Can remapping/unmapping virtual memory make Java Garbage Collection go faster?

Jesper Wilhelmsson jesper.wilhelmsson at oracle.com
Tue Mar 26 15:40:29 PDT 2013


Hi Anjul,

Similar things have been done before. The example I come to think about right 
now is the mapping collector [1], but I know there have been other work on this 
as well.
/Jesper

[1] 
http://dl.acm.org/citation.cfm?id=1346281.1346294&coll=DL&dl=GUIDE&CFID=197206966&CFTOKEN=64021895



Anjul skrev 26/3/13 6:35 AM:
> Garbage collectors move data to eliminate holes in virtual memory both to make
> new allocations faster and to make it feasible to allocate large contiguous chunks.
>
> In modern 64-bit OSes two significant optimization possibilities seem to arise.
> One is to simply not do compaction. Instead, unmap pages that contain no live
> objects and keep allocating new objects to further and further areas of virtual
> memory by mapping pages in. On a 64-bit system this could be pretty sustainable.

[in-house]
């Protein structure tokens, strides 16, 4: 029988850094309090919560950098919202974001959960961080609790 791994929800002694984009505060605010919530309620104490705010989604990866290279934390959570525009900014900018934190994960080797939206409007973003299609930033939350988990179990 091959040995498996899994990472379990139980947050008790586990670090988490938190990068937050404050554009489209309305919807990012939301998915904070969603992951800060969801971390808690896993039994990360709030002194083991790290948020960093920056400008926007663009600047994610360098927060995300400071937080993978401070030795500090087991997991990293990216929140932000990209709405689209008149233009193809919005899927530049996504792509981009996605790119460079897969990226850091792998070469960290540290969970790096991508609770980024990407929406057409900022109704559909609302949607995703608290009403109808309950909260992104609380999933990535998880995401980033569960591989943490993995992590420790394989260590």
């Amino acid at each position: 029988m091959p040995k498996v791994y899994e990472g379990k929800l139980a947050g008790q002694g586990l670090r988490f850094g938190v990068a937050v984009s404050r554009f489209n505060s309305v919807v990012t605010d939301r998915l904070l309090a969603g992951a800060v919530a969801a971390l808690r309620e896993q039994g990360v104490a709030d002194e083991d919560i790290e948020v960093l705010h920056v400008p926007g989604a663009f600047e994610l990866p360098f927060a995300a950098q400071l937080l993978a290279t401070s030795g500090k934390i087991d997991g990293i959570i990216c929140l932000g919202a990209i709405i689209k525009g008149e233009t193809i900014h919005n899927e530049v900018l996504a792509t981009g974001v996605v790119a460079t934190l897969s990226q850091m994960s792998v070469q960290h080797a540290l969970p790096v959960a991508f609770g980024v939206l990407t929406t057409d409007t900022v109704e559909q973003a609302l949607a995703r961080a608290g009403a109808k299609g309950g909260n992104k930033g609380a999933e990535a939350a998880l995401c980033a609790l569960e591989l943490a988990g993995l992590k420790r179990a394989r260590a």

> The other possibility is that if a large object does need to be compacted/moved
> to a different virtual address, then the pages that contain it could simply be
> remapped to a different area of virtual memory without copying any data.
>
> There would be extra work, relative to copying, for reorganizing the page
> tables, but I think that might be logarithmically smaller.
>
> This seems to ensure that there is no hole larger than a page. Sparsely occupied
> pages could be copied as usual or with some bookkeeping used for allocating
> small objects.
>
> Is there a problem in this scheme? Are there any JVMs out there that do this or
> are shortly expected to do so?
>


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